The lingering war in Ukraine and the imminent U.S. FED monetary tightening stance sent stock futures southwards. The S&P 500 futures fell 0.6% while the Nasdaq 100 contracts dropped circa 0.5%. High inflation combined with a volatile rise in commodities due to the war in Ukraine, and the Fed’s expected rate hike this week, are putting pressure on the markets. The rally seen on some commodities in the last few weeks slowed down. Crude oil price fell below $100 per barrel just as traders considered meetings between Ukraine and Russia that could palliate the conflict. Demand for haven assets like Gold continued to ease amid rising yields in USTs. Gold dropped 0.9% to $1,934.27 an ounce while the yield on 10-year Treasuries was at 2.10%. Investors expect some market volatility ahead as the FED has to consider stimulating economic growth whilst managing inflationary pressures and geopolitical risks. Meanwhile, Chinese stocks suffered another round of selloffs on worries about links with Russia and persistent regulatory pressures.
Bunds opened firmer (0.354% at 07.30GMT) following Monday’s selling as market focus turned to a likely hawkish FOMC following indications from both Russia and Ukraine that an agreement could be close; 10Y DBRs closed 11.9bps higher at 0.368%. Peripherals also moved weaker with 10Y BTPs gaining 11.2bps to close at 1.880%. Equities managed to move higher as geo-political concerns eased with the Stoxx 600 gaining 1.20%. On the data front we had French CPI for February just slightly overshooting at 4.2% YoY (vs expected 4.1%); also out today will be Eurozone and German ZEW economic sentiment for March as well January industrial production for the euro area.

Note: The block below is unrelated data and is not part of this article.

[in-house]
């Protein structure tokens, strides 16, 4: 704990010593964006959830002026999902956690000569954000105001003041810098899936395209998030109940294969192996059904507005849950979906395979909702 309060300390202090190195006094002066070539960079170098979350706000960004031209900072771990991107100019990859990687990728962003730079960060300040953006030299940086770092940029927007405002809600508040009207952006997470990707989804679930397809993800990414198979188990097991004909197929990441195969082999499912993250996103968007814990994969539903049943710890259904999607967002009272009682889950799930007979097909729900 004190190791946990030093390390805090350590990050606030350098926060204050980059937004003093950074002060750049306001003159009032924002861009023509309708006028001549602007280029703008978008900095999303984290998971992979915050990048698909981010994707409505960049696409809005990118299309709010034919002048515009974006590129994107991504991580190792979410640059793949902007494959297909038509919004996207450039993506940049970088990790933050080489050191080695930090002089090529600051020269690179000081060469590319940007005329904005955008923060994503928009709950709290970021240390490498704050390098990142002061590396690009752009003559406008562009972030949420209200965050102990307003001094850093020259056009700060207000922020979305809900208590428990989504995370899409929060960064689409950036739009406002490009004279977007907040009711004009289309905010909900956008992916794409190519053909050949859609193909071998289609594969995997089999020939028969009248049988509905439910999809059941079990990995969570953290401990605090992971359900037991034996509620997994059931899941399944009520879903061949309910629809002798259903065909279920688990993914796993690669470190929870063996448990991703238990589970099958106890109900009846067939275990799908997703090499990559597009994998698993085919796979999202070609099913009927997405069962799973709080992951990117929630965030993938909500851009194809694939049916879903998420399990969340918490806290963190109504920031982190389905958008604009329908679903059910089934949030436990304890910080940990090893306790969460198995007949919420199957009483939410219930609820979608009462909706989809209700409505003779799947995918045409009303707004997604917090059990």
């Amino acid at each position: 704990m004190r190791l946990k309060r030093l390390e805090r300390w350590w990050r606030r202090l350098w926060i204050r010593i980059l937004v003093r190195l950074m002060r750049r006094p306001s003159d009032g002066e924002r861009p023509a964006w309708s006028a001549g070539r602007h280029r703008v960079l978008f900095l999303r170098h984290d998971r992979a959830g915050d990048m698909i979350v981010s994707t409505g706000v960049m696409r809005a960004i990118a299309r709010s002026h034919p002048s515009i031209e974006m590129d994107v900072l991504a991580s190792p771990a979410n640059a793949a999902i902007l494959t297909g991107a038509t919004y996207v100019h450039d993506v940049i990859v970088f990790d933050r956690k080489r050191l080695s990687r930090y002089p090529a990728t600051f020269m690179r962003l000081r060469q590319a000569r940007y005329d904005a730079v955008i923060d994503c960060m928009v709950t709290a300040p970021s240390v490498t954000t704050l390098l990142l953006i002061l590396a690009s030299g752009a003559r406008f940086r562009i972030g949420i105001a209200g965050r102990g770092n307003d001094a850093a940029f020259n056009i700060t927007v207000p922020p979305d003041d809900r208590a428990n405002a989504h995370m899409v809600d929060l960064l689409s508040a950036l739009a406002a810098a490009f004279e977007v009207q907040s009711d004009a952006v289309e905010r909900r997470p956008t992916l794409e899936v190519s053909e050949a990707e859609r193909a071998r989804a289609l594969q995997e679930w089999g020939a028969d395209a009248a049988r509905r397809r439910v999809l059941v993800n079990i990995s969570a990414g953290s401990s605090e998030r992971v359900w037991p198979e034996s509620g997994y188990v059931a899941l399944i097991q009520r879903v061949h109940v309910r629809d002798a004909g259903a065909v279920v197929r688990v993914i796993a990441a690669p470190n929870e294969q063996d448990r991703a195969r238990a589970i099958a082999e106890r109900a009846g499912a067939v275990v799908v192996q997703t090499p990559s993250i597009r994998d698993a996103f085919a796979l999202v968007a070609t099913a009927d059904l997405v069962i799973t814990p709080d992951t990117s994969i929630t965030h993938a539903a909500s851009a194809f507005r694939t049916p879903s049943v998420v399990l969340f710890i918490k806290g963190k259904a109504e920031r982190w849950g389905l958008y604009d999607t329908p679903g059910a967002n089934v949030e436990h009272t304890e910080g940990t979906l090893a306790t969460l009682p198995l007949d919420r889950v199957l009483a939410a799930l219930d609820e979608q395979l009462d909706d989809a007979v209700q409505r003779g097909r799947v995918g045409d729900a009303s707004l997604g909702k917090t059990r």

The United States may impose a full embargo on Moscow, as well as close international waterways to Russia. US officials said that the Washington would continue to take actions to put pressure on Russia’s financial system. Norilsk Nickel, Rosneft, Gazprom, Severstal, NLMK and Russian Railways have received a permission from Ministry of Finance to pay debt in foreign currency and have already begun paying. At the same time, many Russian Eurobonds holders cannot receive money, as Euroclear and Clearstream have suspended transactions pending clarification from the regulatory authorities. RUBUSD is up by 2.6% from 114 to 111 level. Meanwhile, Russian government has introduced a ban on export of grains and sugar from Russia until August 31 to protect domestic market. This can seriously affect food prices. The Ukrainian president noted that the latest negotiations with Russia have been positive, and the next round of conference will continue today.
The space opens mostly flat after Monday’s uptick. NGERIA overcame early lethargy to close firmer in yesterday’s session following Fitch’s affirmation of the rating at B with a stable outlook; the curve was up about 25c on average as Fitch noted that higher crude prices will improve the fiscal position. The rest of the space was mostly firmer with KENINT one of the outperformers together with fellow non-oilers IVYCST and SENEGL, having lagged oilers since war erupted in Ukraine. KENINT and REPCAM firmer however with the latter having received $100 million from the World Bank to stave off a food crisis.